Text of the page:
• August 28, 2014

From Gates Foundation Head to Leader of Food Pantry

Patty Stonesifer will become head of the $6-milllion Martha's Table in Washington in April

From Gates Foundation CEO to Leader of Food Pantry 1

Eva Russo/Washington Post/Getty Images

To many in the nonprofit world, it was a shocking move: Patty Stonesifer, the former head of the largest foundation in the world, taking the helm of a hunger-relief charity in Washington.

After leading the Bill & Melinda Gates Foundation, an organization with $37-billion in assets and a global reach, Ms. Stonesifer would seem to have more than enough experience to run the $6-million Martha’s Table.

But the veteran executive, who sought the job in a quest for a more hands-on nonprofit experience, had to persuade a skeptical board before earning her seat.

The board of Martha’s Table, says Cathy Sulzberger, its chair, was worried that Ms. Stonesifer would experience culture shock in making the transition. “We were concerned about how her skills would translate from working on such big policy issues to an organization that was more service-oriented,” says Ms. Sulzberger, a former Washington real-estate executive.

But for Ms. Stonesifer, who led the Gates foundation for 11 years until she stepped down in 2008, the career move was logical—and was years in the making.

After all, when she started at the foundation, it was tiny. And that’s when she says she was happiest.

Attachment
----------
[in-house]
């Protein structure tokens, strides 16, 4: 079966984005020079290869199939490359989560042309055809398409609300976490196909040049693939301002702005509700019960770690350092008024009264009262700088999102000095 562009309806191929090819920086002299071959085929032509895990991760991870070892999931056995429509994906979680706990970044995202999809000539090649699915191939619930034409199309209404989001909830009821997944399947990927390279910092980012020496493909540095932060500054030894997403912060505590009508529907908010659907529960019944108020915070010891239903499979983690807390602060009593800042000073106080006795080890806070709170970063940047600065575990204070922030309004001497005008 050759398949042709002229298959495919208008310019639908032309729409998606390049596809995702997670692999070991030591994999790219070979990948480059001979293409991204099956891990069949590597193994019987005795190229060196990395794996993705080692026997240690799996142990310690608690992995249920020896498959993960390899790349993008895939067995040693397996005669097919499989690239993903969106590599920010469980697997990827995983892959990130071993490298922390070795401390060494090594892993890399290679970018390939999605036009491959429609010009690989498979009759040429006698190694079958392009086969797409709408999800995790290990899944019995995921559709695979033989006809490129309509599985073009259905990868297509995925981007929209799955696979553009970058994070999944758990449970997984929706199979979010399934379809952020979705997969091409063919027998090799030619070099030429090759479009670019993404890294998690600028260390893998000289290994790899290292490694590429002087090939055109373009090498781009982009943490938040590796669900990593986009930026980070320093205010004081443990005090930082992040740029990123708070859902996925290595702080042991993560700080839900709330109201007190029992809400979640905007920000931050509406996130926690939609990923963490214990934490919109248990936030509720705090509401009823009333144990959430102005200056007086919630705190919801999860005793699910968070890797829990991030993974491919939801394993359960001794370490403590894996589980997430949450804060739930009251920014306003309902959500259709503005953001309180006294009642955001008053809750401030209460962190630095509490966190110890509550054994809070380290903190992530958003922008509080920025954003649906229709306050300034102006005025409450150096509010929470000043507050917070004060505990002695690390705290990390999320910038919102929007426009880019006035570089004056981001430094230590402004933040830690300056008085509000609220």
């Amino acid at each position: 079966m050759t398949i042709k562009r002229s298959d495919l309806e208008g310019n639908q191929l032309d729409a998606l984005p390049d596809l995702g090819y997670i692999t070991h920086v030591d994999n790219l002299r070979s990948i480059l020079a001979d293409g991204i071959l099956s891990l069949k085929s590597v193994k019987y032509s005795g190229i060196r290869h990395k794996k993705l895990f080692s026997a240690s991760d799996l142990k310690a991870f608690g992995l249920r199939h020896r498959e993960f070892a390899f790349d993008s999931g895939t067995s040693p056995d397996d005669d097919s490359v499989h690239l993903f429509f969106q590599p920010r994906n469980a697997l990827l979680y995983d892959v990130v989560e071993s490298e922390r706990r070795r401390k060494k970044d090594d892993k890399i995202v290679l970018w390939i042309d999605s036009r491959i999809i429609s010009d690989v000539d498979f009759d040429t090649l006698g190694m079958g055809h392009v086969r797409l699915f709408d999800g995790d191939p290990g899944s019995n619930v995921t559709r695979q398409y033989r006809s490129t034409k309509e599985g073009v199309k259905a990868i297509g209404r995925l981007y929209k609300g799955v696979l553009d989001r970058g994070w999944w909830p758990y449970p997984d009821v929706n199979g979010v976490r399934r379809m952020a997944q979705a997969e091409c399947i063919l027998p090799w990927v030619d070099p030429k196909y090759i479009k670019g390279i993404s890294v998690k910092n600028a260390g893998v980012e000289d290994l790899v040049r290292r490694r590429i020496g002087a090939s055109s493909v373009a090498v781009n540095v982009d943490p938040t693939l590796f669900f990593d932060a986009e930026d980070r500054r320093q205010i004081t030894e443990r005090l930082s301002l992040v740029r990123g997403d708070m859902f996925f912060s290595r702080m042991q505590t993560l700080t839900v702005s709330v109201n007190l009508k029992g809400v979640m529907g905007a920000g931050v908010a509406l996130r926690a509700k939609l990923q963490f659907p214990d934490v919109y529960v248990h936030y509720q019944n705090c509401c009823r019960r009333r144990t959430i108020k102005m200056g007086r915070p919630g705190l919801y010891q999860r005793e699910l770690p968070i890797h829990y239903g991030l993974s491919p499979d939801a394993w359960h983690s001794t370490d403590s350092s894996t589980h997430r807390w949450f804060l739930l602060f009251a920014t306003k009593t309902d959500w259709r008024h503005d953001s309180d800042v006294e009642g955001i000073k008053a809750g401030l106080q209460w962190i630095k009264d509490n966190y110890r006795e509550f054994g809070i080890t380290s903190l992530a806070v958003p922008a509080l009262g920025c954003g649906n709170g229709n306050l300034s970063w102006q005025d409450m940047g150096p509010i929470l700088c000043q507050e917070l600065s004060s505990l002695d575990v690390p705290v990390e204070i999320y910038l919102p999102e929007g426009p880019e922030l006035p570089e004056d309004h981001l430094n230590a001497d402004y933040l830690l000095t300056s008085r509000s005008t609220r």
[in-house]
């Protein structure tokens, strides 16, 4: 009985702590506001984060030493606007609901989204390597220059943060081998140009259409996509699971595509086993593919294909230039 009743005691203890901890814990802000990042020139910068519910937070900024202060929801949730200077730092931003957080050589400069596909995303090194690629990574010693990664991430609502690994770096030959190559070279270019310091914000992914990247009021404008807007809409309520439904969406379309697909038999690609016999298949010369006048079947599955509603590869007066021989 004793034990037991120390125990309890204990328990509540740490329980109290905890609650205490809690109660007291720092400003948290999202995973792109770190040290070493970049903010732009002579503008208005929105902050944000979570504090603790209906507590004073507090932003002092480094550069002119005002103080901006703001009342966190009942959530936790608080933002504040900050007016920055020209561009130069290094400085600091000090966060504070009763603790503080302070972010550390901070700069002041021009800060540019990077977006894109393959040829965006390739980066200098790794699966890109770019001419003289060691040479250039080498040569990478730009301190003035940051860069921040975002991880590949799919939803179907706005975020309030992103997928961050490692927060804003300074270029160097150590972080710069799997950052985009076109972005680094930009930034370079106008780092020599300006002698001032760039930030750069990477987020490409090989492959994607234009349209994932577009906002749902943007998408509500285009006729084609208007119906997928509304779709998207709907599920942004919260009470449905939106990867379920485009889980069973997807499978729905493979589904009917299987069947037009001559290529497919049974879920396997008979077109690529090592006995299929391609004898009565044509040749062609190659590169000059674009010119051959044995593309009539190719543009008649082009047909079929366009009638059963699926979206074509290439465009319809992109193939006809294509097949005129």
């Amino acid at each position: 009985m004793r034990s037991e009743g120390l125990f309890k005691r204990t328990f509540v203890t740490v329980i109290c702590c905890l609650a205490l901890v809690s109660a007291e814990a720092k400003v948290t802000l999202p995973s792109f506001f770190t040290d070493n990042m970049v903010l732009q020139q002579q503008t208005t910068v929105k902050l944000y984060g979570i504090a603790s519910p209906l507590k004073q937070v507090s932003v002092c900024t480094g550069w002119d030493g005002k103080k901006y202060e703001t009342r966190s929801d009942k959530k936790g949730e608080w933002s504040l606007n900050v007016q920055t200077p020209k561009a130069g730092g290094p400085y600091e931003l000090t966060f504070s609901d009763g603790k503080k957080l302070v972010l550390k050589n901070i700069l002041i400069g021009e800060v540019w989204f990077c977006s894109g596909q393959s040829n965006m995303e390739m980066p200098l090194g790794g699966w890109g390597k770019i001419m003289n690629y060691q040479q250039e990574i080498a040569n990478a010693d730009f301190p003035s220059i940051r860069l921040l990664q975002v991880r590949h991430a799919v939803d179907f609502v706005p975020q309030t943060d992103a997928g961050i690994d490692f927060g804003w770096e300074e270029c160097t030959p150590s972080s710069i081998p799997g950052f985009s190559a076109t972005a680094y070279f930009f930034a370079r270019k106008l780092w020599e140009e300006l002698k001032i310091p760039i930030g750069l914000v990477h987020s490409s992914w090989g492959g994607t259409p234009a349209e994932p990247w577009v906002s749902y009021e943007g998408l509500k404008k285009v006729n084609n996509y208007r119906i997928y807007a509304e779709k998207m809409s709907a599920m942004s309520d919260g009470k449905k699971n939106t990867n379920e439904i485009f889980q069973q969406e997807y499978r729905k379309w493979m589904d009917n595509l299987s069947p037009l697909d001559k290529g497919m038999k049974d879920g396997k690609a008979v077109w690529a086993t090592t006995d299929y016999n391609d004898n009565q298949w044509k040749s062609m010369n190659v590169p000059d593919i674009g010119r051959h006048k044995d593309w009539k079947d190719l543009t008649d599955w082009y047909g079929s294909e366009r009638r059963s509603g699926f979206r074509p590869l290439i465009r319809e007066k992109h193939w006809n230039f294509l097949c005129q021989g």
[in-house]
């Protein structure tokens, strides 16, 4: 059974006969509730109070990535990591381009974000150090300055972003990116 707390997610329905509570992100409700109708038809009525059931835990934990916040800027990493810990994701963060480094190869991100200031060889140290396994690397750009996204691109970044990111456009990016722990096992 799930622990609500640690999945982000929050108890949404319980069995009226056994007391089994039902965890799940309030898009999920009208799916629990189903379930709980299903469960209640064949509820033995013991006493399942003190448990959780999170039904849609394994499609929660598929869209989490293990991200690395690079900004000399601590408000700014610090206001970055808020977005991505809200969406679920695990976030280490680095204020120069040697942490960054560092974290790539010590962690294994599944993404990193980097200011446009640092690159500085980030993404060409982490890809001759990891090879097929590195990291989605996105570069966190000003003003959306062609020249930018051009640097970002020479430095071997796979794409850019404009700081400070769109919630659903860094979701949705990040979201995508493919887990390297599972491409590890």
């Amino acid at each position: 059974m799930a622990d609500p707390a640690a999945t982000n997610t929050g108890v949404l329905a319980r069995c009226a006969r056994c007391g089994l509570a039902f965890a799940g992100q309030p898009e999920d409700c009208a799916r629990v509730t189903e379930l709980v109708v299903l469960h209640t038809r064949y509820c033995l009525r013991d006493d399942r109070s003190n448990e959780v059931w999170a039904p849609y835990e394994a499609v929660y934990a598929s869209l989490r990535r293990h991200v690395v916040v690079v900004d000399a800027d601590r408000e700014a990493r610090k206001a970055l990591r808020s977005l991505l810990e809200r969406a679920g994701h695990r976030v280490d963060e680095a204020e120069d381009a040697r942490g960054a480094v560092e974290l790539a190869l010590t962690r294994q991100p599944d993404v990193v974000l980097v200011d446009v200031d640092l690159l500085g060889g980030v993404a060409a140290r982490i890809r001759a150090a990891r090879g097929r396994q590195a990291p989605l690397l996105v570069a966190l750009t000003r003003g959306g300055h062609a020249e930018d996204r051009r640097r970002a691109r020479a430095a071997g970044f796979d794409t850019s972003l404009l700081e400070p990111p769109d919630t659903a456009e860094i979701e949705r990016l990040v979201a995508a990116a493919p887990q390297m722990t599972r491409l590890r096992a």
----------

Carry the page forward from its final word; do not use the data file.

“It was a very different organization” in its early days, Ms. Stonesifer says. “It was the Gates Library Foundation. We had 100 employees who went to every small library in the nation—11,000 of them—crawling under desks and hooking up computers and libraries that had no [Internet] access, and then training librarians on how to help their patrons.

“When I look back at that time at Gates, I don’t think I ever had a better time and felt that I was learning more than in that period,” she says.

A Role Model

After Ms. Stonesifer left Gates, her affinity for hands-on philanthropy was rekindled when she served as chair of the White House Council for Community Solutions, which was tasked with helping promote innovative social projects and get more Americans involved in civic affairs. She met with social entrepreneurs around the country, including one who became a role model: Bill Strickland, founder of Manchester Bidwell Corporation, a nonprofit in Pittsburgh that provides job training for adults and arts education and mentoring to young people.

“I wanted to be Bill Strickland,” she says. “I wanted to be part of the solution at the community level while using my voice the way Bill does to directly affect policy and advocacy that can address the needs of poor people in the District but also in the country.”

Answering an Ad

Armed with this revelation, Ms. Stonesifer set out to find her next mission. Instead, someone found it for her.

A friend—she doesn’t remember who—forwarded her the job advertisement posted by a search firm working for Martha’s Table.

She enlisted the help of her friend Mary Tydings, a consultant at the Russell Reynolds search firm, to connect her to the recruiter.

Ms. Stonesifer applied for the position, and after board members met her, “everybody came across with the same feeling that she was completely dedicated to being in this kind of organization,” says Ms. Sulzberger.

One thing Ms. Stonesifer felt she had to be clear about was that her background wouldn’t necessarily produce big grants, nor does she think it should.